“This program contains content that may alarm some viewers”. That was the warning at the start of this week’s episode of The Chaser’s Election Desk. Considering the last time The Chaser did an election show they wrapped it up by showing a doctored photo of Chris Kenny rooting a dog, it wasn’t a warning to take lightly.
And yet, having watched the entire episode, we’re still not sure what the warning was for. At a wild guess? Maybe it was for the bit where Bill Shorten’s bus hit Annabel Crabb. Which only alarmed us when we realised it didn’t actually really happen because quite frankly her soft-soap efforts to “humanise” our wannabe lords and masters is about 80% of what’s wrong with political coverage in this country today. You want to get real laughs? Make fun of her. Because unless you’re living inside the ABC bubble the idea of a vaguely quirky and girlishly-dressed lady turning up at politicians houses and demanding they cook for her is somewhat more amusing than “oh look, a politician flubbed his lines”.
As for the other 20%, a goodly chunk of that has been on display on The Chaser’s Election Desk. Normally we’re all for comedy shows that try to stuff as much in as possible, and each week Election Desk has seemed increasingly stuffed.
Let’s try that again.
Here’s a question: how many people do you really need to throw to clips of politicians mangling quotes and looking silly? We’d say two – maybe three if you had an especially wide range of clips you were throwing to. But eleven? Seems a tad excessive. Especially as maybe half of them only got to announce one bit before never being seen again (until next week). It’s great that they’re giving their writers face time, but they’re just props for a joke that stopped being funny two minutes in to week one.
And while we’re talking about things that stopped working, usually at this stage we’d say something about how pretty much every prank of this series started and ended with security staff man-handling the prankster off-site before their victim even came in range. But while the prank with the faux Wicked Campers van promoting the Liberal Democrats’ leader was a pretty crude joke, it was also a): a good illustration of his hypocrisy and b): got the politician involved to say “fuck off”, so we’re going to chalk that one up as a win.
[it was also from The Checkout‘s double act of Kirsten Drysdale and Zoe Norton Lodge, who’ve stood out as new additions to The Chaser on-air team. More from them, please]
But that also highlighted the big weakness of Election Desk: all the big laughs came from the margins. The media, the minor parties, the small players – when they focused on them The Chaser got laughs. Pretty much all the stuff about Malcolm Turnbull and Bill Shorten struggled. Shorten stumbles over words? Turnbull seems kinda snooty? These are pretty close to the least interesting things you can say about people leading political parties vying to run the country – unless, of course, you come from enough money yourself to cushion yourself from any attacks on public services or damage to the economy these leaders might cause.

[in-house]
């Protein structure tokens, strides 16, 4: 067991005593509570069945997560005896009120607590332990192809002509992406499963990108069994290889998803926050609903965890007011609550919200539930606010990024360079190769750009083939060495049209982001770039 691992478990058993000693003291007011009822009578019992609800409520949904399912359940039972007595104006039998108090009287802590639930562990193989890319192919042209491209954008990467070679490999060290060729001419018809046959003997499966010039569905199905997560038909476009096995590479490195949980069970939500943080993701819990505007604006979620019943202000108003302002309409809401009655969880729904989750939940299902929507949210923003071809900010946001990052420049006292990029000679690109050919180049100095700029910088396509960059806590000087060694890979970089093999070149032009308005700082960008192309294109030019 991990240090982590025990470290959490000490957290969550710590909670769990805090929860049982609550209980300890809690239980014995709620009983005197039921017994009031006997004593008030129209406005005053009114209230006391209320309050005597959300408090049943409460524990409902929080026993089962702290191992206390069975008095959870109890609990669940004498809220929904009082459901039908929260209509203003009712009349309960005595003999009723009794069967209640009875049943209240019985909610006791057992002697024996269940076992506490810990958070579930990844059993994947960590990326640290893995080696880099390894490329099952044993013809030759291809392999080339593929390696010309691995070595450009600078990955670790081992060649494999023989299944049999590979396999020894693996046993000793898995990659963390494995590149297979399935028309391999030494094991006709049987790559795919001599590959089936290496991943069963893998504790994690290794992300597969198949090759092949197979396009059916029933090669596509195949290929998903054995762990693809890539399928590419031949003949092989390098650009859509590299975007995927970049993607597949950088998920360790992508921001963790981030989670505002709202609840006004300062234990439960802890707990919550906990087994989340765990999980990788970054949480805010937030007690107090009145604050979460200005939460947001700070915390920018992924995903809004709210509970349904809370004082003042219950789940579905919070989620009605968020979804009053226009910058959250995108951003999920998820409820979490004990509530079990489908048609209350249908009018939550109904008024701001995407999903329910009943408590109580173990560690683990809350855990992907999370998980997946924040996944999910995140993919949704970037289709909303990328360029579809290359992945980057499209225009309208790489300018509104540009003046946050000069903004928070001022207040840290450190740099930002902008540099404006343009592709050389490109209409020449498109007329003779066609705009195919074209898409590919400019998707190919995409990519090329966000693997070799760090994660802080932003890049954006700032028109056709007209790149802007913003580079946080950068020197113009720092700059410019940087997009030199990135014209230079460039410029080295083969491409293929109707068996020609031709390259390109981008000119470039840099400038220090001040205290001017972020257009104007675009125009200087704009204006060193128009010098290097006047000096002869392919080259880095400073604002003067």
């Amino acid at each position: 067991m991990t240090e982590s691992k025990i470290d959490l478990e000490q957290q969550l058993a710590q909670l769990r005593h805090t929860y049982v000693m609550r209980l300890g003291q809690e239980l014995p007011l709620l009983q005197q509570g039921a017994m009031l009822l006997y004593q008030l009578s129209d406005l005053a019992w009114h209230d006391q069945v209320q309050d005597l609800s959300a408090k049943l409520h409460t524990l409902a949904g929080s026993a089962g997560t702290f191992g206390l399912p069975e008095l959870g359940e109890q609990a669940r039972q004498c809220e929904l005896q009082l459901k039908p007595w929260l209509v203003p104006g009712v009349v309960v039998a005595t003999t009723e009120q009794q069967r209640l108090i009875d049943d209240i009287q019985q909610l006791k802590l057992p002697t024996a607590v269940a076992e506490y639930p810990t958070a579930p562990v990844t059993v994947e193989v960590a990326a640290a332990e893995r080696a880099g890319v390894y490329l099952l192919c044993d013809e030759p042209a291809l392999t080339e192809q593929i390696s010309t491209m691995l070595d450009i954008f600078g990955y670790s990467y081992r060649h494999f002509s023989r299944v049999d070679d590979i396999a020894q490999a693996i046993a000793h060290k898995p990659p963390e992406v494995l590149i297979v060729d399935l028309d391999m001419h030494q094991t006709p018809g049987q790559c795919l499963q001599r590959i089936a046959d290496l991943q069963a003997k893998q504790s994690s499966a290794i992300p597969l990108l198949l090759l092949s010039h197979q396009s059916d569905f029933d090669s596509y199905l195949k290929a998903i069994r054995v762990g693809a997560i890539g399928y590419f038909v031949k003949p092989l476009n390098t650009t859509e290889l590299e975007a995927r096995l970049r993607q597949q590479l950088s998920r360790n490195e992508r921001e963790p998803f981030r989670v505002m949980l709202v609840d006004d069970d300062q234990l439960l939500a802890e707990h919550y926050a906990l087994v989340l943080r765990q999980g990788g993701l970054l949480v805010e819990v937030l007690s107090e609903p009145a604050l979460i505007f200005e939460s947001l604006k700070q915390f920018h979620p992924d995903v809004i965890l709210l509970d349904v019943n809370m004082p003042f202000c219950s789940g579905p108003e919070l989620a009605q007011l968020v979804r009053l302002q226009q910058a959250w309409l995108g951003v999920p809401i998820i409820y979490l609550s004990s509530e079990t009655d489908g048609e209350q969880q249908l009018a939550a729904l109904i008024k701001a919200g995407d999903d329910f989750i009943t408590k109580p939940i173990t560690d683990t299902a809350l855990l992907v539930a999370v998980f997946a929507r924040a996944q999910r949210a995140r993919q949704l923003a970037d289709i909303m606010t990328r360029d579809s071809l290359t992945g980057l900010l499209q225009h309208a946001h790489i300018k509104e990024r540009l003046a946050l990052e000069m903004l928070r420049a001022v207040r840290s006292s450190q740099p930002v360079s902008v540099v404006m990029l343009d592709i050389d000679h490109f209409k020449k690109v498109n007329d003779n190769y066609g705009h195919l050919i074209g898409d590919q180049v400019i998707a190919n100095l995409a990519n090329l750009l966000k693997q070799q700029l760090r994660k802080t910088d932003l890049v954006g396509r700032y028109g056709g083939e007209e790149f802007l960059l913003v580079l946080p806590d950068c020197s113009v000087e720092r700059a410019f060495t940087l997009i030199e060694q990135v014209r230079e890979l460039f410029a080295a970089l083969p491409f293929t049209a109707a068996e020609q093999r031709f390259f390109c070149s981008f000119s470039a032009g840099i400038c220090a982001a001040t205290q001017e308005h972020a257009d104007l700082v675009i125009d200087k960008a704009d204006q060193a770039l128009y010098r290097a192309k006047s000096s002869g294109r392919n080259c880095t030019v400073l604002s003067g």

Unfortunately, for the foreseeable future we’re stuck with a society where only people from the upper middle class have the resources to waste on developing a comedy career, and so shows like The Chaser are going to be coming from a place where the politicians’ names change but their devotion to keeping the middle-class welfare flowing to those comedians remains the same. Which tends to blunt their satire, which is why they work best when they’re making fun of the stuff that doesn’t really matter.
But that approach still requires them to actually make fun of stuff. High-Speed Rail? This bit felt more like something from The Checkout: moderately interesting information presenting in a moderately snarky fashion. Putting to air a large chunk of an awkward interview with the sole remaining senator from the Palmer United Party as he refused to (or was unable to) name the leader of the Palmer United Party? It was certainly interesting to see, but Media Watch tends to specialise in that when it’s not grieving over the death of journalism.
Coming directly after Mad as Hell was always going to be tough for The Chaser’s Election Desk. But to be fair, while both shows are tackling the election, they’re doing it in very different ways. Mad as Hell often takes the election material as a starting point before going off into the kind of material Micallef and company do best: pop culture references (“they’re not the droids he’s looking for”) and weird tangents (once that political spokeswoman got up and walked off set and the cameras followed, we laughed, knowing exactly where she – and the joke – was going).
Mad as Hell‘s bit about scare campaigns where the Labor spokeswoman kept telling creepy stories to freak the Liberal guy out was one of the funniest bits of election-based comedy we’ve seen to date. But it’s not the kind of election comedy The Chaser do. They don’t take funny ideas and run with them; they find a funny clip or idea, do one joke and move on. In theory it’s a strength – while everyone else is messing about, The Chaser get to grips with the raw substance of an Australian federal election.
If only Australian federal elections weren’t so fucking boring.